BW: Why and when did you stop loving the Kalevala ?
PH: I never started. The Kalevala is, or was, obligatory reading at school, and I found it rather boring at the time. My links to the national epic are mostly indirect – i.e., via the music of Sibelius, the paintings of Gallen-Kallela, etc.
BW: Have you ever actually read it as a great book? Recently?
BW: How did you get involved with Travis Price and the Kalevalakehto / Spirit of Place?
PH: I guess I have played a not inconsiderable role in the project. Travis came to Helsinki in connection with the Helsinki-Washington [My Helsinki] programme two years ago, and it started from there. I met Travis in Washington a couple of times, and the idea seemed interesting. The rest is history.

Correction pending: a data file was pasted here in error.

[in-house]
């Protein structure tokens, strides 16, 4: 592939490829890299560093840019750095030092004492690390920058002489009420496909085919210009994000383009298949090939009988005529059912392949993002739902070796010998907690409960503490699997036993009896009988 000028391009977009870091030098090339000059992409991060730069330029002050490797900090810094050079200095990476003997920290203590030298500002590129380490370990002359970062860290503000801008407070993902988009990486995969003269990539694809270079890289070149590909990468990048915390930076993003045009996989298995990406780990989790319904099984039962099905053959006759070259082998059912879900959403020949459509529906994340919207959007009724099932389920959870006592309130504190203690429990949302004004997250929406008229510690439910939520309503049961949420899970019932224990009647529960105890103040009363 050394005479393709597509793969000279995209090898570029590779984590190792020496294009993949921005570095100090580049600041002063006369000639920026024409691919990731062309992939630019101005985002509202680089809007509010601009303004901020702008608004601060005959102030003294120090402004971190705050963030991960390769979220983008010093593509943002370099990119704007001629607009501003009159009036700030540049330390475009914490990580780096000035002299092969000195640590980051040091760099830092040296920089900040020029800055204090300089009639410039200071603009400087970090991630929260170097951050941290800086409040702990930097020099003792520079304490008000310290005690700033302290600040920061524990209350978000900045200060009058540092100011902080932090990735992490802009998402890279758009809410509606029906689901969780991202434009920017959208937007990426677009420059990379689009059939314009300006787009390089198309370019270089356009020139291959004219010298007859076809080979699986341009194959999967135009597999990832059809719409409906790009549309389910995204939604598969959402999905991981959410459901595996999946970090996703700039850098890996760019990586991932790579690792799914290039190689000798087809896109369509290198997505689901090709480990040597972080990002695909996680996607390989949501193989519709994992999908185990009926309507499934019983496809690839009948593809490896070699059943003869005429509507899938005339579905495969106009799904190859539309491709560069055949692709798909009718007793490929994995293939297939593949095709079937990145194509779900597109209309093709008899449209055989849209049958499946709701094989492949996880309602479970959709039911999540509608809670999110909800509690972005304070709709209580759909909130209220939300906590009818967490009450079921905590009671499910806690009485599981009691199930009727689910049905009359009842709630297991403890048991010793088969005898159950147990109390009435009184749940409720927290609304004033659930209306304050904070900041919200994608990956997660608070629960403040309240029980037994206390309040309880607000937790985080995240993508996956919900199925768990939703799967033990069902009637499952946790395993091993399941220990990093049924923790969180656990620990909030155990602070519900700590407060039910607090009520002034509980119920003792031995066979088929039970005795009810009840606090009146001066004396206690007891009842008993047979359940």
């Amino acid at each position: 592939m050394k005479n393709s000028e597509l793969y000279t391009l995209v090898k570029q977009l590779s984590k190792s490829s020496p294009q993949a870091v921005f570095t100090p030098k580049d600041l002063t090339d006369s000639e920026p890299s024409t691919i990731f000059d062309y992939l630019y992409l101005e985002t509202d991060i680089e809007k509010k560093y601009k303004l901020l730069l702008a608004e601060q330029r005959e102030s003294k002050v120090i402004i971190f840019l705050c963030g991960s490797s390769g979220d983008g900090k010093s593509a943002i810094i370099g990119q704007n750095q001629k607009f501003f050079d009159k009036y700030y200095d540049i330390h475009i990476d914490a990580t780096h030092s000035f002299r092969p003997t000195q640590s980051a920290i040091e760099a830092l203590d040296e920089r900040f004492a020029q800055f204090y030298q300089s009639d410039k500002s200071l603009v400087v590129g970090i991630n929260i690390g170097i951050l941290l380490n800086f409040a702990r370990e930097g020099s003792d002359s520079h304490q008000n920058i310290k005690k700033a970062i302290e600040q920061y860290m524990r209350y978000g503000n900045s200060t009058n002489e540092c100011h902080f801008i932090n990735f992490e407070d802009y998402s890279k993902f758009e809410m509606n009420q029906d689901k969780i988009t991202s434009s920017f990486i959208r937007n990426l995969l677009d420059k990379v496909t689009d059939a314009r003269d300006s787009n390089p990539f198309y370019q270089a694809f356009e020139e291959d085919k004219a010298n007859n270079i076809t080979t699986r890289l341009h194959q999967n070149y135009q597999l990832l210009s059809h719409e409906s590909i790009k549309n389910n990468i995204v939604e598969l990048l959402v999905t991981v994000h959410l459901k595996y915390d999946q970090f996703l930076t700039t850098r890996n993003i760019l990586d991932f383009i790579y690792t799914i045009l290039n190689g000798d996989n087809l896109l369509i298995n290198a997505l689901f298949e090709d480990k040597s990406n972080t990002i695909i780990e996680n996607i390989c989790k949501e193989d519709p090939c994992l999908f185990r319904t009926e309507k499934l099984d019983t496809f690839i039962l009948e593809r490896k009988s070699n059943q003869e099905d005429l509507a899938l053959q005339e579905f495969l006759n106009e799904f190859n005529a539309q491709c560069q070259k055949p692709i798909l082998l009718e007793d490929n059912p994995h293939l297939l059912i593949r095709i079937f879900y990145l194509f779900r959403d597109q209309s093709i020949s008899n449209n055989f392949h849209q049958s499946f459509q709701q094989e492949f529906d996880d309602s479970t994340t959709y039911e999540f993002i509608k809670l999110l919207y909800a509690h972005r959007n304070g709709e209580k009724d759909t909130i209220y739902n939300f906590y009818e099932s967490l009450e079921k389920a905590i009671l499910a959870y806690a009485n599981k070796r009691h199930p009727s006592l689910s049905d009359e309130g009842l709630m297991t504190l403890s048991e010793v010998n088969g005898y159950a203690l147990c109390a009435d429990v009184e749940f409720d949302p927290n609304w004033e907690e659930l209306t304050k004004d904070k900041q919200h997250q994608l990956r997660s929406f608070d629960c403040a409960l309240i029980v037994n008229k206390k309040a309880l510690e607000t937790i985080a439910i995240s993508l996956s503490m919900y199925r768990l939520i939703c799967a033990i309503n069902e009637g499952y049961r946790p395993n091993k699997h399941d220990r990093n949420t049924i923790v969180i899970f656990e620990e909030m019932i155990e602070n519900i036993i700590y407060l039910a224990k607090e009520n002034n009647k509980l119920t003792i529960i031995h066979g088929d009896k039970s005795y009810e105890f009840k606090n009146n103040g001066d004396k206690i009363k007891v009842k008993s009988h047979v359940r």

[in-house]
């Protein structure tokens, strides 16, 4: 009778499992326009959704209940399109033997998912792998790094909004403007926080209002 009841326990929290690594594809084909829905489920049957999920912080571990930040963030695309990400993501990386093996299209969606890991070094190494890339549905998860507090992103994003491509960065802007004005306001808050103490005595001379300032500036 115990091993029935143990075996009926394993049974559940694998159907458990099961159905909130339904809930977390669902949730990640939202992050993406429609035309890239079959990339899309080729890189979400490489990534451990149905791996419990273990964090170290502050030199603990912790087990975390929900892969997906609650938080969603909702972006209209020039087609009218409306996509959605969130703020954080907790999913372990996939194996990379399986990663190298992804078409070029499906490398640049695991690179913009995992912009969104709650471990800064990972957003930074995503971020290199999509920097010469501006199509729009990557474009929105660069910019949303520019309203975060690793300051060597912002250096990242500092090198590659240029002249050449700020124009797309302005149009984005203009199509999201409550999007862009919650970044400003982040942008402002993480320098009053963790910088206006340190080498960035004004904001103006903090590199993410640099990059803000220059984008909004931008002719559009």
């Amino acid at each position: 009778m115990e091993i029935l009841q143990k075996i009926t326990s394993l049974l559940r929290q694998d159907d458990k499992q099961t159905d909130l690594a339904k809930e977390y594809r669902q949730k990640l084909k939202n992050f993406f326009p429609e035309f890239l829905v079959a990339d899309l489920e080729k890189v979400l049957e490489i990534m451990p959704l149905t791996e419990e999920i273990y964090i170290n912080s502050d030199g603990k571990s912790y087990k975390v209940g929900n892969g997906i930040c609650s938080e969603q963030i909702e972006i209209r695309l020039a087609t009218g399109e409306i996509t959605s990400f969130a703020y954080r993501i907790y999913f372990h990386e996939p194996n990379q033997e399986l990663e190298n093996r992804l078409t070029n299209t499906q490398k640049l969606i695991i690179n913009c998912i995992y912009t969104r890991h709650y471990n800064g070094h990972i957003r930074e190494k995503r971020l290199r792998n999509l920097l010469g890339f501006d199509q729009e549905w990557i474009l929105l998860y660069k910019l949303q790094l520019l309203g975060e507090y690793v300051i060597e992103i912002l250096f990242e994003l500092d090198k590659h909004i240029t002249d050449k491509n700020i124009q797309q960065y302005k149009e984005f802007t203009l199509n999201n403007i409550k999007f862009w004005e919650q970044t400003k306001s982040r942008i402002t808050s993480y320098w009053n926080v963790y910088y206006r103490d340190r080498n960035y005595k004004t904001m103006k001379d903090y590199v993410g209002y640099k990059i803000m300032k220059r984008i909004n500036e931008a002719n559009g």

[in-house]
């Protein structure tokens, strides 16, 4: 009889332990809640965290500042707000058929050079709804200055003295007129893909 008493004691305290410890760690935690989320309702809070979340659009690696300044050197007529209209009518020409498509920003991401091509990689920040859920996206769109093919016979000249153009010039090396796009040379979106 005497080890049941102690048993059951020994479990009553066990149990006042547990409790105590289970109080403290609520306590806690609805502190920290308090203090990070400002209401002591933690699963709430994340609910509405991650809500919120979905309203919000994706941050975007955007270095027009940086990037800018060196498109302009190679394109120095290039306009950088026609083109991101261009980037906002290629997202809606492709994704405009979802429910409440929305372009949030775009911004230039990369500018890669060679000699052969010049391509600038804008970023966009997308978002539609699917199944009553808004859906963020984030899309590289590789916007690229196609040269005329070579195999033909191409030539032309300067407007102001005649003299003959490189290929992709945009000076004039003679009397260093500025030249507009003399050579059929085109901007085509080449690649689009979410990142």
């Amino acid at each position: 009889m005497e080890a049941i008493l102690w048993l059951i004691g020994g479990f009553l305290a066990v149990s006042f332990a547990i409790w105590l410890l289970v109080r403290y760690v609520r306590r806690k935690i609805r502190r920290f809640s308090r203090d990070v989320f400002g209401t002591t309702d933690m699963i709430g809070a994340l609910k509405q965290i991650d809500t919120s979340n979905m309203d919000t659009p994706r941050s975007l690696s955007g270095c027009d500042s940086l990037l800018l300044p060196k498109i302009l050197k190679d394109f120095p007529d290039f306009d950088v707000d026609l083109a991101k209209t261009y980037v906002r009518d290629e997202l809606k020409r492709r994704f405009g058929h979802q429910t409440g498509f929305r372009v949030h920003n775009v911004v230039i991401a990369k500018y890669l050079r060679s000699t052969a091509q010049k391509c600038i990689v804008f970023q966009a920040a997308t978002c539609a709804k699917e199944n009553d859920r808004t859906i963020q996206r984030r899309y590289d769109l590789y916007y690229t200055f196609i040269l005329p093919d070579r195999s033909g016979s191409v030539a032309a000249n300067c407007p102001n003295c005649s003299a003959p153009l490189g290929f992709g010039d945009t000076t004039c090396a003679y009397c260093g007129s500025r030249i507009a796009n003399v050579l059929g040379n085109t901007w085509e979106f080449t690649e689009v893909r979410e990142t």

BW: What has this venture done to revive your perceptions of the Kalevala?
PH: Not much yet, but I expect it will help.
BW: What is one of the most amusing and odd things this has and is bringing to life?
PH: Don’t know about amusing or odd, but the project has certainly brought a new lease of life to the outdoor museum island of Seurasaari which has been in search of purpose for quite some time.
BW: What is your spirit of place, your sacred space, where do you go again and again to commune with the sacred?
PH: Uh-oh… a tall order. My sacred space is the City of Helsinki, its parks, streets and the sea.
BW: Do you think the Kalevala story can go beyond “the Lord of the Rings”, Kalevalakehto, and if so where would you take it next.
PH: Someone will undoubtedly write a rock musical around it sooner or later.
BW: Who are you? What is the Finnish spirit to you?
PH: I’m largely a stranger to myself. The Finnish spirit is a combination of extreme ambition and low self esteem. No other nation would have rushed to demand a recount after the recent Newsweek magazine Best Country in the World award.
BW: What’s your favorite salmon recipe?
PH: One containing as little salmon as possible.
BW: Do you believe in metaphors?
PH: No. Anything can mean anything to anyone. It’s a matter of agreement.